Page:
Taking the time to chart what I was writing kept me on track. At first I was worried a spread sheet would endanger the freedom of the storyline. I worried it would become too formulaic—too predictable. But the opposite happened. Extraordinary coincidences began to occur with characters and events and the research I conducted. It was extraordinary.

Life circumstances forced a four-year break from The One, and I have only just looked at the manuscript again this past month or two. Without my notes and spread sheets, I would have been lost, so I’m thankful I learned how to structure my own writing process.

When it came to writing my Riley the Little Aviator picture books, things went a little differently. I’m a really visual person, so all four books (as well as number five, being written now) were actually done after I had chosen a series of photographs to dot throughout the storyline.

I would place these photos directly onto Adobe Illustrator book pages and begin to write the text around the photos, chopping and changing it as the story went along. For all four books, I had absolutely NO idea of the endings. I knew roughly where the story was going and I had faith that the ending would unfold, magically. And indeed—each time, it did.

For Riley and the Curious Koala, this writing style was particularly strong. As Kieron illustrated each page, I was spurred on to the next, and would often make changes to the text to reflect Kieron’s (often hilarious) interpretation. The storyline for Curious Koala wasn’t finished until around three weeks before printing. This was a wonderful process—collaboration between author and illustrator. I loved it.

For Grumpy Wombat, I had to get the text in shape well beforehand because Paul Collins from Ford Street needed to approve it for publication. The final version, however, was still played around with right up to the last minute, even as pages were being laid out by the graphic designer.

The back cover of Riley and the Grumpy Wombat
On the back cover of Riley and the Grumpy Wombat

I absolutely loved having such freedom and scope to perfect the text so close to printing.

For my non-fiction books, my process is more methodical. For my history book for the National Library (Australian Story: An Illustrated Timeline, out 2012), I did a stack of historical research. I kept a Word document and a spread sheet that covered the text, images, references, links and notes. When it came to actually finalising the text, I placed it onto landscape book pages, just like I did with my Riley books, so I could ascertain how much text would be needed and in which timeslots I would need to write more. This helped me with image selection, too. It helped me keep focus.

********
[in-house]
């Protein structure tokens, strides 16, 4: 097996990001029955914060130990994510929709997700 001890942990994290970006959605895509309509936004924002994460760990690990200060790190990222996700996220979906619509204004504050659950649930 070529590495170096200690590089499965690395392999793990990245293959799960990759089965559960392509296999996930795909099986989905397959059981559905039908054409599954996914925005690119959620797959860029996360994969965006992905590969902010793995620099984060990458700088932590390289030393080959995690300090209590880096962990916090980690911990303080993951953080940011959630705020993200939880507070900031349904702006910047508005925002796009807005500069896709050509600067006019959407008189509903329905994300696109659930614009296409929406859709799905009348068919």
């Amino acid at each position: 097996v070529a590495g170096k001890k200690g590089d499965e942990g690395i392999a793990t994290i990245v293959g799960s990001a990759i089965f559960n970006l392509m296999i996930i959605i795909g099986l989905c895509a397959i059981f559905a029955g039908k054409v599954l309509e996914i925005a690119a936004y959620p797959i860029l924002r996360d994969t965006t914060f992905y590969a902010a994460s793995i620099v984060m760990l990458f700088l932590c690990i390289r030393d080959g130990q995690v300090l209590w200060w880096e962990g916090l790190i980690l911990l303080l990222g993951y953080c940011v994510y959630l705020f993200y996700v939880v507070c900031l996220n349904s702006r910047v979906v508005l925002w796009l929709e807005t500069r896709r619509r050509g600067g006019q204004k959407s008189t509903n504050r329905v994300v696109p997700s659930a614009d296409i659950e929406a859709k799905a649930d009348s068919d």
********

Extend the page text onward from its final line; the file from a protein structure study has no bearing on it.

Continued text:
For my lifestyle book—Handmade Living—I kept computer and hard copy versions of the work so I could write, layout and edit with greater ease. This helped me cut down the editing process considerably.

Some authors may work their way through books from front cover to back cover, but I find that, no matter the genre, I tend to jump around and write what works at the time. If I’m struggling in one area, I leave it and move onto a part I feel compelled to write in. Whilst I do believe in ‘pushing through’ writer’s block (it works for me), I also believe that if a section of any work is sticking, you may need to work on another section for a while. Sometimes we just need a few hours or even a week to let a certain part of any book simmer. Then things will flow again.

The writing process is certainly a unique one and—like anything—the more you practise, the easier it becomes.

So long as I have good coffee, silence, a nearby plant or flowers, and lots of sunshine streaming into the room, my writing processes are always joyful.

Thanks for visiting and talking to us about the writing process, Tania!